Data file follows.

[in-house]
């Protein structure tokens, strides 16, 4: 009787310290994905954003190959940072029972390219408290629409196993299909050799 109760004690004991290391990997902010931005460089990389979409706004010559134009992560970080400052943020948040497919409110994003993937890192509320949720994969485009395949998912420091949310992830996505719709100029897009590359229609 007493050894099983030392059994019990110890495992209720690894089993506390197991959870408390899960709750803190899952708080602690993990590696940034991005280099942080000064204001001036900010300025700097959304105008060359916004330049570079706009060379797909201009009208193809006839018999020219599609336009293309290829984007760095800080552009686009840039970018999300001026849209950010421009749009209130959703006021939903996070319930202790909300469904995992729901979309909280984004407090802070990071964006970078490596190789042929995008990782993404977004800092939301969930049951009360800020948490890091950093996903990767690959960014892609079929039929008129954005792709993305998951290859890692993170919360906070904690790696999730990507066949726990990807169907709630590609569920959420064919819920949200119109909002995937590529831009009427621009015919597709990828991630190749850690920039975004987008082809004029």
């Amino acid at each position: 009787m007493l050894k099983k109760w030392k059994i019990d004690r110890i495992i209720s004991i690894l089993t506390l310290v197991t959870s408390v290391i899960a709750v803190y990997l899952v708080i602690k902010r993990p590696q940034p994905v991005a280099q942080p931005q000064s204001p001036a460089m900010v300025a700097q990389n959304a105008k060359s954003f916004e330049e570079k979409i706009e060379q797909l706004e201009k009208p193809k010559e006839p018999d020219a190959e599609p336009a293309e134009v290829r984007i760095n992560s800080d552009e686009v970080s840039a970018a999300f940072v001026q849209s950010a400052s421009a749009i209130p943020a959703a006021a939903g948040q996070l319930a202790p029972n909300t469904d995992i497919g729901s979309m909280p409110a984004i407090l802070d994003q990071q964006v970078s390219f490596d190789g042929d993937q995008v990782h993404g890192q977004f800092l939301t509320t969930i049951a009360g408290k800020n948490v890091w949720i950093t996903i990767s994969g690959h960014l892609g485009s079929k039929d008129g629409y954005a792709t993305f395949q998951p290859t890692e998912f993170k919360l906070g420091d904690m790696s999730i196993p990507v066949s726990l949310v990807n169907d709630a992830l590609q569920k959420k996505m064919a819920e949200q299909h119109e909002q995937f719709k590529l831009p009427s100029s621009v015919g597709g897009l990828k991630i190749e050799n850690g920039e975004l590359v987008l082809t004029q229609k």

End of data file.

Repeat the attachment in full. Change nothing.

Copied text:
[in-house]
């Protein structure tokens, strides 16, 4: 009787310290994905954003190959940072029972390219408290629409196993299909050799 109760004690004991290391990997902010931005460089990389979409706004010559134009992560970080400052943020948040497919409110994003993937890192509320949720994969485009395949998912420091949310992830996505719709100029897009590359229609 007493050894099983030392059994019990110890495992209720690894089993506390197991959870408390899960709750803190899952708080602690993990590696940034991005280099942080000064204001001036900010300025700097959304105008060359916004330049570079706009060379797909201009009208193809006839018999020219599609336009293309290829984007760095800080552009686009840039970018999300001026849209950010421009749009209130959703006021939903996070319930202790909300469904995992729901979309909280984004407090802070990071964006970078490596190789042929995008990782993404977004800092939301969930049951009360800020948490890091950093996903990767690959960014892609079929039929008129954005792709993305998951290859890692993170919360906070904690790696999730990507066949726990990807169907709630590609569920959420064919819920949200119109909002995937590529831009009427621009015919597709990828991630190749850690920039975004987008082809004029």
């Amino acid at each position: 009787m007493l050894k099983k109760w030392k059994i019990d004690r110890i495992i209720s004991i690894l089993t506390l310290v197991t959870s408390v290391i899960a709750v803190y990997l899952v708080i602690k902010r993990p590696q940034p994905v991005a280099q942080p931005q000064s204001p001036a460089m900010v300025a700097q990389n959304a105008k060359s954003f916004e330049e570079k979409i706009e060379q797909l706004e201009k009208p193809k010559e006839p018999d020219a190959e599609p336009a293309e134009v290829r984007i760095n992560s800080d552009e686009v970080s840039a970018a999300f940072v001026q849209s950010a400052s421009a749009i209130p943020a959703a006021a939903g948040q996070l319930a202790p029972n909300t469904d995992i497919g729901s979309m909280p409110a984004i407090l802070d994003q990071q964006v970078s390219f490596d190789g042929d993937q995008v990782h993404g890192q977004f800092l939301t509320t969930i049951a009360g408290k800020n948490v890091w949720i950093t996903i990767s994969g690959h960014l892609g485009s079929k039929d008129g629409y954005a792709t993305f395949q998951p290859t890692e998912f993170k919360l906070g420091d904690m790696s999730i196993p990507v066949s726990l949310v990807n169907d709630a992830l590609q569920k959420k996505m064919a819920e949200q299909h119109e909002q995937f719709k590529l831009p009427s100029s621009v015919g597709g897009l990828k991630i190749e050799n850690g920039e975004l590359v987008l082809t004029q229609k």